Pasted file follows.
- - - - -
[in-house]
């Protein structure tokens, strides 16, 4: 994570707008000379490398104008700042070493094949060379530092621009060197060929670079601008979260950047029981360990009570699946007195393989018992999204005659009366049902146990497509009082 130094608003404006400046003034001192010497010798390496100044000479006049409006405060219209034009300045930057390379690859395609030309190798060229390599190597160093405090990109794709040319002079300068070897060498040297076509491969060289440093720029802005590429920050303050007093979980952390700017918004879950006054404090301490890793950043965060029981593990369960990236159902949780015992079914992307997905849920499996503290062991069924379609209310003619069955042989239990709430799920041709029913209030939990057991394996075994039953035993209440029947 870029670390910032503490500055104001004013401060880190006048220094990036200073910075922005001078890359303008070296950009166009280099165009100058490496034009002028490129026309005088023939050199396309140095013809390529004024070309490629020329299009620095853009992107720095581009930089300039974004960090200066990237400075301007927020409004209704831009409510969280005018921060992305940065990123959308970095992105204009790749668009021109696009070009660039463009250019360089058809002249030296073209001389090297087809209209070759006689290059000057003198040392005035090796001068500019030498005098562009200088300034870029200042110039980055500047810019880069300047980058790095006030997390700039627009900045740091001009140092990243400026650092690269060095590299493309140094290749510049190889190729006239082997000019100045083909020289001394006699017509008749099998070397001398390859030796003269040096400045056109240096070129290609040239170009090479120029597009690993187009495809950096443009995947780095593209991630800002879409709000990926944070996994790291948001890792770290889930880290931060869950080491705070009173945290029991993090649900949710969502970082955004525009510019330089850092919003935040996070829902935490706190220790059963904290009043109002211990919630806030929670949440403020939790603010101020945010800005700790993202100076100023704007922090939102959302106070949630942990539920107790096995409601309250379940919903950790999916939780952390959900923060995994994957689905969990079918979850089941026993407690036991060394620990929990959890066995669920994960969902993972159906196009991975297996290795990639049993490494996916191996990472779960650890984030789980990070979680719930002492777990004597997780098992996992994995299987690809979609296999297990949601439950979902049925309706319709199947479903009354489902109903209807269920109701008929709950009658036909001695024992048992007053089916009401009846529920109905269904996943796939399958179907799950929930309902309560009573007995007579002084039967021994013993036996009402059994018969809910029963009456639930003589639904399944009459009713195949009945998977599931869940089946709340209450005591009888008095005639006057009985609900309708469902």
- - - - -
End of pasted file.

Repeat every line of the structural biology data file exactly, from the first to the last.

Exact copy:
[in-house]
């Protein structure tokens, strides 16, 4: 994570707008000379490398104008700042070493094949060379530092621009060197060929670079601008979260950047029981360990009570699946007195393989018992999204005659009366049902146990497509009082 130094608003404006400046003034001192010497010798390496100044000479006049409006405060219209034009300045930057390379690859395609030309190798060229390599190597160093405090990109794709040319002079300068070897060498040297076509491969060289440093720029802005590429920050303050007093979980952390700017918004879950006054404090301490890793950043965060029981593990369960990236159902949780015992079914992307997905849920499996503290062991069924379609209310003619069955042989239990709430799920041709029913209030939990057991394996075994039953035993209440029947 870029670390910032503490500055104001004013401060880190006048220094990036200073910075922005001078890359303008070296950009166009280099165009100058490496034009002028490129026309005088023939050199396309140095013809390529004024070309490629020329299009620095853009992107720095581009930089300039974004960090200066990237400075301007927020409004209704831009409510969280005018921060992305940065990123959308970095992105204009790749668009021109696009070009660039463009250019360089058809002249030296073209001389090297087809209209070759006689290059000057003198040392005035090796001068500019030498005098562009200088300034870029200042110039980055500047810019880069300047980058790095006030997390700039627009900045740091001009140092990243400026650092690269060095590299493309140094290749510049190889190729006239082997000019100045083909020289001394006699017509008749099998070397001398390859030796003269040096400045056109240096070129290609040239170009090479120029597009690993187009495809950096443009995947780095593209991630800002879409709000990926944070996994790291948001890792770290889930880290931060869950080491705070009173945290029991993090649900949710969502970082955004525009510019330089850092919003935040996070829902935490706190220790059963904290009043109002211990919630806030929670949440403020939790603010101020945010800005700790993202100076100023704007922090939102959302106070949630942990539920107790096995409601309250379940919903950790999916939780952390959900923060995994994957689905969990079918979850089941026993407690036991060394620990929990959890066995669920994960969902993972159906196009991975297996290795990639049993490494996916191996990472779960650890984030789980990070979680719930002492777990004597997780098992996992994995299987690809979609296999297990949601439950979902049925309706319709199947479903009354489902109903209807269920109701008929709950009658036909001695024992048992007053089916009401009846529920109905269904996943796939399958179907799950929930309902309560009573007995007579002084039967021994013993036996009402059994018969809910029963009456639930003589639904399944009459009713195949009945998977599931869940089946709340209450005591009888008095005639006057009985609900309708469902």